embedded thread

2007
Performance

Through a series of writings and one-on-one conversations with Korean artist Kimsooja, I explored the implications of mimicking, re-doing with attentive embodied awareness, another artists' performance using my body and my environment.  I questioned:  How would my physical and emotional experience change my understanding of the original work?  How might my environment alone change the performance?  And whose experience and performance would this mimicry become? 

My investigation culminated with Embedded Thread , a performance that referenced Kimsooja’s 1999-2005 performances, Needle Woman.   My performance occurred one time on a vast, silent expanse of the Ross Ice Shelf in Antarctica.  Needle Woman was performed on many occasions in various densely populated urban city centers across the globe. 

The Ross Island ice shelf is permanently frozen ocean; 40 meters of packed snow and ice floats on 120 meters of ocean water.  The air was perfectly still.  Camera poised on a tripod nearby,  I am completely alone. A horizontalline divided the snow from the sky.  A silence unlike any silence found in inhabited places, hung in the cold afternoon air.  Perfectly still, I remained there.   My body pieces together the expansive silent sky and the lifeless frozen tundra.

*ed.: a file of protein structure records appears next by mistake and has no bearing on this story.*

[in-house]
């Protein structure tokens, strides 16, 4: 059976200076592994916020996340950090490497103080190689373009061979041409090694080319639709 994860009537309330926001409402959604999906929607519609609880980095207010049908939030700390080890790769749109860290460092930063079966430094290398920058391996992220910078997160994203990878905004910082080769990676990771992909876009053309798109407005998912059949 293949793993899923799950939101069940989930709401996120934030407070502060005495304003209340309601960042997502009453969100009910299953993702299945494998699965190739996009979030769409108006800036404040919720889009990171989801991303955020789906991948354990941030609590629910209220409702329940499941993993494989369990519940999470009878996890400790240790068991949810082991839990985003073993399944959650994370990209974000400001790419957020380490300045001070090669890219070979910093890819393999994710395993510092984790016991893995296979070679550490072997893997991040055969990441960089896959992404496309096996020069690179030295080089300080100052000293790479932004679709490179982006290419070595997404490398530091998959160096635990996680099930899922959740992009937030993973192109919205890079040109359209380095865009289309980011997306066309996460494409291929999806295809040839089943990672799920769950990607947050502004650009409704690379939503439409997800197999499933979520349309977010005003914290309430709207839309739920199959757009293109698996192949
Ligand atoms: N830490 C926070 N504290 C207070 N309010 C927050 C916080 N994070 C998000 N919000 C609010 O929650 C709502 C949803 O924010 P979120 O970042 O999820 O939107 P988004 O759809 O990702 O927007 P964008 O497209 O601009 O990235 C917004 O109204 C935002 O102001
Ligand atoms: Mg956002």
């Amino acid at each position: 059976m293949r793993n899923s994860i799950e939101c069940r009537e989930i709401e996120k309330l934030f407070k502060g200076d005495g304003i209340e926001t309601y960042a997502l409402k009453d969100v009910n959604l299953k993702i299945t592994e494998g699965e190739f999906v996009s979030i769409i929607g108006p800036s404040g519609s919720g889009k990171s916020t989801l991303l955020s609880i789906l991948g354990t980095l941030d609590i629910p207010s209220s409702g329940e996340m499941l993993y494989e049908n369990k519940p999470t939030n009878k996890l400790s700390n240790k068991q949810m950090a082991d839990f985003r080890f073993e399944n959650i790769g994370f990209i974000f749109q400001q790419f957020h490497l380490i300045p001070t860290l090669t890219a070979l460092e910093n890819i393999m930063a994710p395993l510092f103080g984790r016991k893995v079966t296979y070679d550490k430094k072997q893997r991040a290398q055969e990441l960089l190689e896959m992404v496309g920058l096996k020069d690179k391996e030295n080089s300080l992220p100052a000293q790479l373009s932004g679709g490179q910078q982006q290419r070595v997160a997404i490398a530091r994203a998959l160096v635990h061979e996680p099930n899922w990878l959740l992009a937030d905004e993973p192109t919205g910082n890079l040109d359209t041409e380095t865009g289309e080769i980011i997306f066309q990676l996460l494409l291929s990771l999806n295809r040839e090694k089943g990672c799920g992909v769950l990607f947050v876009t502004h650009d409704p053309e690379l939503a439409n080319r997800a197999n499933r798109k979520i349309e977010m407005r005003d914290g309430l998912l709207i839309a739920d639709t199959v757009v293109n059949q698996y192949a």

Kimsooja and I discussed these ideas in early 2005.  She contended that performances could not be reenacted because the artist's body, in the case of Needle Woman - her body, must be present for the performance.  (Only she could weave together the landscape as Needle Women).  Months later, Marina Abramovic presented Seven Easy Pieces, reenactments of five artists works first performed in the 60's and 70's.  Abramovic's performances were presented at the Guggenheim and were the first major public re-enactments of other artists work;  she considered Seven Easy Pieces homages but did change many aspects of each work. 

Embedded Thread has significantly changed the way I perceive Kimsooja's work, Needle Woman.  I consider this experience a response  not a re-enactment.